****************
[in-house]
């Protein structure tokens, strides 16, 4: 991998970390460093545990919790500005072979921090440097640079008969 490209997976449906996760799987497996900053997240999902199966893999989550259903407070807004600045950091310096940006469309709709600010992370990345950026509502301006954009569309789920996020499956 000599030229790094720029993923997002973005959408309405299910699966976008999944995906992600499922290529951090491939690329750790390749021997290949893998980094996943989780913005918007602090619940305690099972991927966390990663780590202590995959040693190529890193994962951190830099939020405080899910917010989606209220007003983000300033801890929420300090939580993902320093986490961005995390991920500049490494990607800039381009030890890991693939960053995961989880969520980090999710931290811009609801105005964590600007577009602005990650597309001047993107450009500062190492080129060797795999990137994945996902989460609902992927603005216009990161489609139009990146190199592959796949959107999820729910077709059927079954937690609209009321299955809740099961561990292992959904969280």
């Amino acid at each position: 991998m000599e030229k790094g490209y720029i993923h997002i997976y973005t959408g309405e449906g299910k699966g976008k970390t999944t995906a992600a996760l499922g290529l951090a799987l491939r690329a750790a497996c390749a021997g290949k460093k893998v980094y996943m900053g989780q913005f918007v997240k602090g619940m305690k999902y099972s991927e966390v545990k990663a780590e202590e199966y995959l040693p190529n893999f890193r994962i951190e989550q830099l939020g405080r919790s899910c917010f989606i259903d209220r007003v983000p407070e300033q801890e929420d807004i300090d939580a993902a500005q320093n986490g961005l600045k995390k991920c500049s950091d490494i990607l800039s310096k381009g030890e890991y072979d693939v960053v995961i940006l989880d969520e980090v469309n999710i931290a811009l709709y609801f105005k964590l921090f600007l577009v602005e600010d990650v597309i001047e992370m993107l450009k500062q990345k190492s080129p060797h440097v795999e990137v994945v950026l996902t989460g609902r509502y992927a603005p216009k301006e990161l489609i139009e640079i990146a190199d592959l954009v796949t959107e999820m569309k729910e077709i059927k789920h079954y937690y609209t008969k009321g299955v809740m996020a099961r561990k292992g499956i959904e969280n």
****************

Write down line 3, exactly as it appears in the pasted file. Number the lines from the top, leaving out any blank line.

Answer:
């Amino acid at each position: 991998m000599e030229k790094g490209y720029i993923h997002i997976y973005t959408g309405e449906g299910k699966g976008k970390t999944t995906a992600a996760l499922g290529l951090a799987l491939r690329a750790a497996c390749a021997g290949k460093k893998v980094y996943m900053g989780q913005f918007v997240k602090g619940m305690k999902y099972s991927e966390v545990k990663a780590e202590e199966y995959l040693p190529n893999f890193r994962i951190e989550q830099l939020g405080r919790s899910c917010f989606i259903d209220r007003v983000p407070e300033q801890e929420d807004i300090d939580a993902a500005q320093n986490g961005l600045k995390k991920c500049s950091d490494i990607l800039s310096k381009g030890e890991y072979d693939v960053v995961i940006l989880d969520e980090v469309n999710i931290a811009l709709y609801f105005k964590l921090f600007l577009v602005e600010d990650v597309i001047e992370m993107l450009k500062q990345k190492s080129p060797h440097v795999e990137v994945v950026l996902t989460g609902r509502y992927a603005p216009k301006e990161l489609i139009e640079i990146a190199d592959l954009v796949t959107e999820m569309k729910e077709i059927k789920h079954y937690y609209t008969k009321g299955v809740m996020a099961r561990k292992g499956i959904e969280n």